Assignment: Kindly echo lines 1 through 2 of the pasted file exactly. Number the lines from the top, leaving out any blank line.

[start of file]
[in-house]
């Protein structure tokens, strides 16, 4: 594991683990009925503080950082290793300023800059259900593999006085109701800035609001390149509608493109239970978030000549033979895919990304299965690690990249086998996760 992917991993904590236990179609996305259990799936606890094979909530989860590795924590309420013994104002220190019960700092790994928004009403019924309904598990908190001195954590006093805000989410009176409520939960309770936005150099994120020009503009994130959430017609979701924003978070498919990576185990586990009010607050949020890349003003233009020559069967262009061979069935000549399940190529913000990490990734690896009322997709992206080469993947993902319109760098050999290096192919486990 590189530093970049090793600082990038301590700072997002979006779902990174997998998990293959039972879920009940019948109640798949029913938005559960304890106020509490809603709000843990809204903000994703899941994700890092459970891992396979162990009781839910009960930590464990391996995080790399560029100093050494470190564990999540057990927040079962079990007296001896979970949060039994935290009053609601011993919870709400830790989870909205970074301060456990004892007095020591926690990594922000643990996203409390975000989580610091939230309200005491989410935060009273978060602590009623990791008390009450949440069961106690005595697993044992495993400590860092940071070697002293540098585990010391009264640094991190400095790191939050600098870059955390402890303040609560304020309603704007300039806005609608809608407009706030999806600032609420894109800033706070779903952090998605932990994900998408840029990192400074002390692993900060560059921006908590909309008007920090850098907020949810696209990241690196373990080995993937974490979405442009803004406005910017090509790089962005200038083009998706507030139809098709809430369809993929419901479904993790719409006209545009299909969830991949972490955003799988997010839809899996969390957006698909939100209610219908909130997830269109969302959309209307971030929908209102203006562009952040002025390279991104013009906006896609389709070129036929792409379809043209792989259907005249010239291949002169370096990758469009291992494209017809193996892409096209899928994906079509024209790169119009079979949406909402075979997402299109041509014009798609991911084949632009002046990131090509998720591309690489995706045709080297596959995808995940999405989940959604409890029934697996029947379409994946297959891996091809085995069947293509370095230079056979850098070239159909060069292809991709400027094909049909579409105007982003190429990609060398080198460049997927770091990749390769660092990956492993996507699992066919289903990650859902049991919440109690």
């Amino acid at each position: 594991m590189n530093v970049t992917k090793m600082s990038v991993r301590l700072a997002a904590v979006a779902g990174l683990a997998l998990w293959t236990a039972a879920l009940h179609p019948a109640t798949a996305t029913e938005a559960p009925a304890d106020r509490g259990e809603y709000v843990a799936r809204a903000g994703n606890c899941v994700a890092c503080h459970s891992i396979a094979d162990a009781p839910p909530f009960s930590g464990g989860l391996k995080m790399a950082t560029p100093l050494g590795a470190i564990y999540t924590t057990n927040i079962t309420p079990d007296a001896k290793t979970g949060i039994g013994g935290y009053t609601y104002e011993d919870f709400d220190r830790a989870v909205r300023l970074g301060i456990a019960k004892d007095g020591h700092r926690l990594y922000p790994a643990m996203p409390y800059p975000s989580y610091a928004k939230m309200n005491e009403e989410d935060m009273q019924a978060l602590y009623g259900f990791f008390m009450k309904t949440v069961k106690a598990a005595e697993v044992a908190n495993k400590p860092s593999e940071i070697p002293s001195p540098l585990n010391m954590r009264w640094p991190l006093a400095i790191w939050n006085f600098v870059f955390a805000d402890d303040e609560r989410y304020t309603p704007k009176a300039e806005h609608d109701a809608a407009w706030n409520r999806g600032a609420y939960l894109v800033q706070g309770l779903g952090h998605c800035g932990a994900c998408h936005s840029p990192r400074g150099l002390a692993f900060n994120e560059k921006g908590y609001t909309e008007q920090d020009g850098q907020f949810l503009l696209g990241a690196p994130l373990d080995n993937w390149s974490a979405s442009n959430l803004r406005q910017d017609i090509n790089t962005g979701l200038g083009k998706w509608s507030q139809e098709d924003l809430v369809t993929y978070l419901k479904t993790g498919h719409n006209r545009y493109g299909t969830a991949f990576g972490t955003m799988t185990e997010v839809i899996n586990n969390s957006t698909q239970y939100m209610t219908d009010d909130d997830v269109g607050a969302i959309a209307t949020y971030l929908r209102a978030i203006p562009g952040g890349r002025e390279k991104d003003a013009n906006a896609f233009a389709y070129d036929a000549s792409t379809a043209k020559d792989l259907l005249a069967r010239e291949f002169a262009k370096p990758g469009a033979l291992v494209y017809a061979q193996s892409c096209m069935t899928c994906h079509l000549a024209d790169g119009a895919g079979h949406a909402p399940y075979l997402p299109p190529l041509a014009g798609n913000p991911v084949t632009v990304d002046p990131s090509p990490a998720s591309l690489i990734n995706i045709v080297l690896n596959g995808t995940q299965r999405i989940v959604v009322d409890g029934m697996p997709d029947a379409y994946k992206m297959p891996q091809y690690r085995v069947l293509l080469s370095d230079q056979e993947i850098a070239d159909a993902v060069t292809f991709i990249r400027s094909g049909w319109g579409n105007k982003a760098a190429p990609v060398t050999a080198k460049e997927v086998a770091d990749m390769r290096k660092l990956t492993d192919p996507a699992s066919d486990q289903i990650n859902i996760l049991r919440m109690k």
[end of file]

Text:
[in-house]
């Protein structure tokens, strides 16, 4: 594991683990009925503080950082290793300023800059259900593999006085109701800035609001390149509608493109239970978030000549033979895919990304299965690690990249086998996760 992917991993904590236990179609996305259990799936606890094979909530989860590795924590309420013994104002220190019960700092790994928004009403019924309904598990908190001195954590006093805000989410009176409520939960309770936005150099994120020009503009994130959430017609979701924003978070498919990576185990586990009010607050949020890349003003233009020559069967262009061979069935000549399940190529913000990490990734690896009322997709992206080469993947993902319109760098050999290096192919486990 590189530093970049090793600082990038301590700072997002979006779902990174997998998990293959039972879920009940019948109640798949029913938005559960304890106020509490809603709000843990809204903000994703899941994700890092459970891992396979162990009781839910009960930590464990391996995080790399560029100093050494470190564990999540057990927040079962079990007296001896979970949060039994935290009053609601011993919870709400830790989870909205970074301060456990004892007095020591926690990594922000643990996203409390975000989580610091939230309200005491989410935060009273978060602590009623990791008390009450949440069961106690005595697993044992495993400590860092940071070697002293540098585990010391009264640094991190400095790191939050600098870059955390402890303040609560304020309603704007300039806005609608809608407009706030999806600032609420894109800033706070779903952090998605932990994900998408840029990192400074002390692993900060560059921006908590909309008007920090850098907020949810696209990241690196373990080995993937974490979405442009803004406005910017090509790089962005200038083009998706507030139809098709809430369809993929419901479904993790719409006209545009299909969830991949972490955003799988997010839809899996969390957006698909939100209610219908909130997830269109969302959309209307971030929908209102203006562009952040002025390279991104013009906006896609389709070129036929792409379809043209792989259907005249010239291949002169370096990758469009291992494209017809193996892409096209899928994906079509024209790169119009079979949406909402075979997402299109041509014009798609991911084949632009002046990131090509998720591309690489995706045709080297596959995808995940999405989940959604409890029934697996029947379409994946297959891996091809085995069947293509370095230079056979850098070239159909060069292809991709400027094909049909579409105007982003190429990609060398080198460049997927770091990749390769660092990956492993996507699992066919289903990650859902049991919440109690």